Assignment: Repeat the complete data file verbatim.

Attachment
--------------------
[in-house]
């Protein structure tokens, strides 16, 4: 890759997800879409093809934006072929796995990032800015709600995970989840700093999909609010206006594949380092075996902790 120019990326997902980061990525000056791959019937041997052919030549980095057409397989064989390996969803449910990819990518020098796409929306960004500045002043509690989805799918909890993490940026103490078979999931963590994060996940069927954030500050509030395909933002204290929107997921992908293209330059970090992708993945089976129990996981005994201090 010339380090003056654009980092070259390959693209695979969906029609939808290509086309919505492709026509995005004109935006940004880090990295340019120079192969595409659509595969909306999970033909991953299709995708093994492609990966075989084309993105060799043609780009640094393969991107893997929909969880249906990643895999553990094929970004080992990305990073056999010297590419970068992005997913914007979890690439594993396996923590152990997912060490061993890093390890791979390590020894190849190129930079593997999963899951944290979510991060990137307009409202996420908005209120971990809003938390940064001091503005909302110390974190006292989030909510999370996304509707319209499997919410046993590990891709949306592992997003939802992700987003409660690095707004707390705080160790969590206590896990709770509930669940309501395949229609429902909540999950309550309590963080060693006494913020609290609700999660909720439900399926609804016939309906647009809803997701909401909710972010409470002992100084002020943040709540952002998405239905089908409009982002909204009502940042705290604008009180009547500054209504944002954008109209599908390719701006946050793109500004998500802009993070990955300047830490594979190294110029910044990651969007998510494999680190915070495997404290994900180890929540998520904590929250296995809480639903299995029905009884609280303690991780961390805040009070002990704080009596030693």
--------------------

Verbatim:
[in-house]
């Protein structure tokens, strides 16, 4: 890759997800879409093809934006072929796995990032800015709600995970989840700093999909609010206006594949380092075996902790 120019990326997902980061990525000056791959019937041997052919030549980095057409397989064989390996969803449910990819990518020098796409929306960004500045002043509690989805799918909890993490940026103490078979999931963590994060996940069927954030500050509030395909933002204290929107997921992908293209330059970090992708993945089976129990996981005994201090 010339380090003056654009980092070259390959693209695979969906029609939808290509086309919505492709026509995005004109935006940004880090990295340019120079192969595409659509595969909306999970033909991953299709995708093994492609990966075989084309993105060799043609780009640094393969991107893997929909969880249906990643895999553990094929970004080992990305990073056999010297590419970068992005997913914007979890690439594993396996923590152990997912060490061993890093390890791979390590020894190849190129930079593997999963899951944290979510991060990137307009409202996420908005209120971990809003938390940064001091503005909302110390974190006292989030909510999370996304509707319209499997919410046993590990891709949306592992997003939802992700987003409660690095707004707390705080160790969590206590896990709770509930669940309501395949229609429902909540999950309550309590963080060693006494913020609290609700999660909720439900399926609804016939309906647009809803997701909401909710972010409470002992100084002020943040709540952002998405239905089908409009982002909204009502940042705290604008009180009547500054209504944002954008109209599908390719701006946050793109500004998500802009993070990955300047830490594979190294110029910044990651969007998510494999680190915070495997404290994900180890929540998520904590929250296995809480639903299995029905009884609280303690991780961390805040009070002990704080009596030693």